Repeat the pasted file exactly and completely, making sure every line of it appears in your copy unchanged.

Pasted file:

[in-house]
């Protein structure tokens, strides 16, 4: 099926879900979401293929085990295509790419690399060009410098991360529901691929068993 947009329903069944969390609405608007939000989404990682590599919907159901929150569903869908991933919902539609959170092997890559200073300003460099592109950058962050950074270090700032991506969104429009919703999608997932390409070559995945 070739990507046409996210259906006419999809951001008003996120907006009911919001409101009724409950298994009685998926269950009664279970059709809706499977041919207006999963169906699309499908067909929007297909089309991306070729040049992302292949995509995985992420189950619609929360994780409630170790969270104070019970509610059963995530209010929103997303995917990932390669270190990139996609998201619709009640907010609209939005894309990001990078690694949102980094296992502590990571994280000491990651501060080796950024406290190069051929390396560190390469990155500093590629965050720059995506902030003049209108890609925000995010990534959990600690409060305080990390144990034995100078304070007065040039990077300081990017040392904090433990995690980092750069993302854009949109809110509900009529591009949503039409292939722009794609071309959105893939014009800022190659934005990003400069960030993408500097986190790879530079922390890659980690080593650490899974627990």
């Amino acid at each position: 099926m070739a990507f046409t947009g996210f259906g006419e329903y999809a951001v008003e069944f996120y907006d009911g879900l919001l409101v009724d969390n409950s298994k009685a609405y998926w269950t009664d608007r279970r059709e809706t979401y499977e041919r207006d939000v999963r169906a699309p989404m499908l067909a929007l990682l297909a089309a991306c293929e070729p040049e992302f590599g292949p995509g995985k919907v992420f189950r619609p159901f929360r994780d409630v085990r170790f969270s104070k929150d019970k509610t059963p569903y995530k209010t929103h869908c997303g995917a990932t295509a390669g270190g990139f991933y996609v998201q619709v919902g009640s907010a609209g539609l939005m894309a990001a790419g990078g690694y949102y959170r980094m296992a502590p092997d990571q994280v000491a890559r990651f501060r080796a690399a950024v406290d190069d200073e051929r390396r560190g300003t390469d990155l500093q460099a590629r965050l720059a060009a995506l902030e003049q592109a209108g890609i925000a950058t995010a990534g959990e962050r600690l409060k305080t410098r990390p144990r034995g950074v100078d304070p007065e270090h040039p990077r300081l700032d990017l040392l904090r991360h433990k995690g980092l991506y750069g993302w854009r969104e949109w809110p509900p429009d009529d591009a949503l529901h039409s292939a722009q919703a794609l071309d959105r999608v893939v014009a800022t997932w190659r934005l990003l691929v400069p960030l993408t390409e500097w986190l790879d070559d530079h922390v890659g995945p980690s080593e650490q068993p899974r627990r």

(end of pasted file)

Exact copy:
[in-house]
């Protein structure tokens, strides 16, 4: 099926879900979401293929085990295509790419690399060009410098991360529901691929068993 947009329903069944969390609405608007939000989404990682590599919907159901929150569903869908991933919902539609959170092997890559200073300003460099592109950058962050950074270090700032991506969104429009919703999608997932390409070559995945 070739990507046409996210259906006419999809951001008003996120907006009911919001409101009724409950298994009685998926269950009664279970059709809706499977041919207006999963169906699309499908067909929007297909089309991306070729040049992302292949995509995985992420189950619609929360994780409630170790969270104070019970509610059963995530209010929103997303995917990932390669270190990139996609998201619709009640907010609209939005894309990001990078690694949102980094296992502590990571994280000491990651501060080796950024406290190069051929390396560190390469990155500093590629965050720059995506902030003049209108890609925000995010990534959990600690409060305080990390144990034995100078304070007065040039990077300081990017040392904090433990995690980092750069993302854009949109809110509900009529591009949503039409292939722009794609071309959105893939014009800022190659934005990003400069960030993408500097986190790879530079922390890659980690080593650490899974627990």
């Amino acid at each position: 099926m070739a990507f046409t947009g996210f259906g006419e329903y999809a951001v008003e069944f996120y907006d009911g879900l919001l409101v009724d969390n409950s298994k009685a609405y998926w269950t009664d608007r279970r059709e809706t979401y499977e041919r207006d939000v999963r169906a699309p989404m499908l067909a929007l990682l297909a089309a991306c293929e070729p040049e992302f590599g292949p995509g995985k919907v992420f189950r619609p159901f929360r994780d409630v085990r170790f969270s104070k929150d019970k509610t059963p569903y995530k209010t929103h869908c997303g995917a990932t295509a390669g270190g990139f991933y996609v998201q619709v919902g009640s907010a609209g539609l939005m894309a990001a790419g990078g690694y949102y959170r980094m296992a502590p092997d990571q994280v000491a890559r990651f501060r080796a690399a950024v406290d190069d200073e051929r390396r560190g300003t390469d990155l500093q460099a590629r965050l720059a060009a995506l902030e003049q592109a209108g890609i925000a950058t995010a990534g959990e962050r600690l409060k305080t410098r990390p144990r034995g950074v100078d304070p007065e270090h040039p990077r300081l700032d990017l040392l904090r991360h433990k995690g980092l991506y750069g993302w854009r969104e949109w809110p509900p429009d009529d591009a949503l529901h039409s292939a722009q919703a794609l071309d959105r999608v893939v014009a800022t997932w190659r934005l990003l691929v400069p960030l993408t390409e500097w986190l790879d070559d530079h922390v890659g995945p980690s080593e650490q068993p899974r627990r």